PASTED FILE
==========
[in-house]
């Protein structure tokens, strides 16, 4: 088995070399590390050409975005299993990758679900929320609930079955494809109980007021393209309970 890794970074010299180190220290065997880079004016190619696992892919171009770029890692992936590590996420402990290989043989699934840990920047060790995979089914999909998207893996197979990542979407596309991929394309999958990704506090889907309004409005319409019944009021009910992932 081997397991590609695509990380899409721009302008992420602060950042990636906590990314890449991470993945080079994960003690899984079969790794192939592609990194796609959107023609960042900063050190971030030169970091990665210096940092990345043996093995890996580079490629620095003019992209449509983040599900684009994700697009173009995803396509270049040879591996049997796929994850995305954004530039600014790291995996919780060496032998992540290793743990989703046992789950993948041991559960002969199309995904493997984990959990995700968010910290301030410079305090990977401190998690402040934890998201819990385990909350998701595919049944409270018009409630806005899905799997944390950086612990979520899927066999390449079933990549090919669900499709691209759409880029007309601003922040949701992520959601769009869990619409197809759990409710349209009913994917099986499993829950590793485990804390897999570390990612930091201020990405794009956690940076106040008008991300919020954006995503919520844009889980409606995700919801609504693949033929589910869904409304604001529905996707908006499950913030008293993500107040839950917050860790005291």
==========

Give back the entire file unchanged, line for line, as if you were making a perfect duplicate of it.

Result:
[in-house]
């Protein structure tokens, strides 16, 4: 088995070399590390050409975005299993990758679900929320609930079955494809109980007021393209309970 890794970074010299180190220290065997880079004016190619696992892919171009770029890692992936590590996420402990290989043989699934840990920047060790995979089914999909998207893996197979990542979407596309991929394309999958990704506090889907309004409005319409019944009021009910992932 081997397991590609695509990380899409721009302008992420602060950042990636906590990314890449991470993945080079994960003690899984079969790794192939592609990194796609959107023609960042900063050190971030030169970091990665210096940092990345043996093995890996580079490629620095003019992209449509983040599900684009994700697009173009995803396509270049040879591996049997796929994850995305954004530039600014790291995996919780060496032998992540290793743990989703046992789950993948041991559960002969199309995904493997984990959990995700968010910290301030410079305090990977401190998690402040934890998201819990385990909350998701595919049944409270018009409630806005899905799997944390950086612990979520899927066999390449079933990549090919669900499709691209759409880029007309601003922040949701992520959601769009869990619409197809759990409710349209009913994917099986499993829950590793485990804390897999570390990612930091201020990405794009956690940076106040008008991300919020954006995503919520844009889980409606995700919801609504693949033929589910869904409304604001529905996707908006499950913030008293993500107040839950917050860790005291």